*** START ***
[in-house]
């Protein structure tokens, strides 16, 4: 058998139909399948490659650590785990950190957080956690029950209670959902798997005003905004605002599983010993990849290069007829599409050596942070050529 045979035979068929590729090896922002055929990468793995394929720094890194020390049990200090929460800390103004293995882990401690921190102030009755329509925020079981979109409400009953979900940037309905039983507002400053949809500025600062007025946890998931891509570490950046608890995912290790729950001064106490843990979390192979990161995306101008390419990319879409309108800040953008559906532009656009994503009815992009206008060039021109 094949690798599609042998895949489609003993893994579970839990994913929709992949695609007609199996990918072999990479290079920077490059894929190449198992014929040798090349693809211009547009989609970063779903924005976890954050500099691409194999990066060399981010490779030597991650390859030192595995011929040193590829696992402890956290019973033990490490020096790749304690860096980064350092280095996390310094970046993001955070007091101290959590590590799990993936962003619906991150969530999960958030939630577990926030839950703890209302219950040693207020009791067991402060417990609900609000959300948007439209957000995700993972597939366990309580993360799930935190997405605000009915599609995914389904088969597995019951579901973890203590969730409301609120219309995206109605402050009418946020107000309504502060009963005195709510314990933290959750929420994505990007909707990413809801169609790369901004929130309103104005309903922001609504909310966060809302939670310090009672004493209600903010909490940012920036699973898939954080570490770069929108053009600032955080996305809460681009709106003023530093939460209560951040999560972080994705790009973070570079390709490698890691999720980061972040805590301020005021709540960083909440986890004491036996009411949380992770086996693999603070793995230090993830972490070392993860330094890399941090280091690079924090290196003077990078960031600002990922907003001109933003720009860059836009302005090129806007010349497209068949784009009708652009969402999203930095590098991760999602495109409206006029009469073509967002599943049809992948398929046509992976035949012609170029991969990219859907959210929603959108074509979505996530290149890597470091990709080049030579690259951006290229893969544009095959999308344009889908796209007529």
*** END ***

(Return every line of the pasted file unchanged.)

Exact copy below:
[in-house]
């Protein structure tokens, strides 16, 4: 058998139909399948490659650590785990950190957080956690029950209670959902798997005003905004605002599983010993990849290069007829599409050596942070050529 045979035979068929590729090896922002055929990468793995394929720094890194020390049990200090929460800390103004293995882990401690921190102030009755329509925020079981979109409400009953979900940037309905039983507002400053949809500025600062007025946890998931891509570490950046608890995912290790729950001064106490843990979390192979990161995306101008390419990319879409309108800040953008559906532009656009994503009815992009206008060039021109 094949690798599609042998895949489609003993893994579970839990994913929709992949695609007609199996990918072999990479290079920077490059894929190449198992014929040798090349693809211009547009989609970063779903924005976890954050500099691409194999990066060399981010490779030597991650390859030192595995011929040193590829696992402890956290019973033990490490020096790749304690860096980064350092280095996390310094970046993001955070007091101290959590590590799990993936962003619906991150969530999960958030939630577990926030839950703890209302219950040693207020009791067991402060417990609900609000959300948007439209957000995700993972597939366990309580993360799930935190997405605000009915599609995914389904088969597995019951579901973890203590969730409301609120219309995206109605402050009418946020107000309504502060009963005195709510314990933290959750929420994505990007909707990413809801169609790369901004929130309103104005309903922001609504909310966060809302939670310090009672004493209600903010909490940012920036699973898939954080570490770069929108053009600032955080996305809460681009709106003023530093939460209560951040999560972080994705790009973070570079390709490698890691999720980061972040805590301020005021709540960083909440986890004491036996009411949380992770086996693999603070793995230090993830972490070392993860330094890399941090280091690079924090290196003077990078960031600002990922907003001109933003720009860059836009302005090129806007010349497209068949784009009708652009969402999203930095590098991760999602495109409206006029009469073509967002599943049809992948398929046509992976035949012609170029991969990219859907959210929603959108074509979505996530290149890597470091990709080049030579690259951006290229893969544009095959999308344009889908796209007529």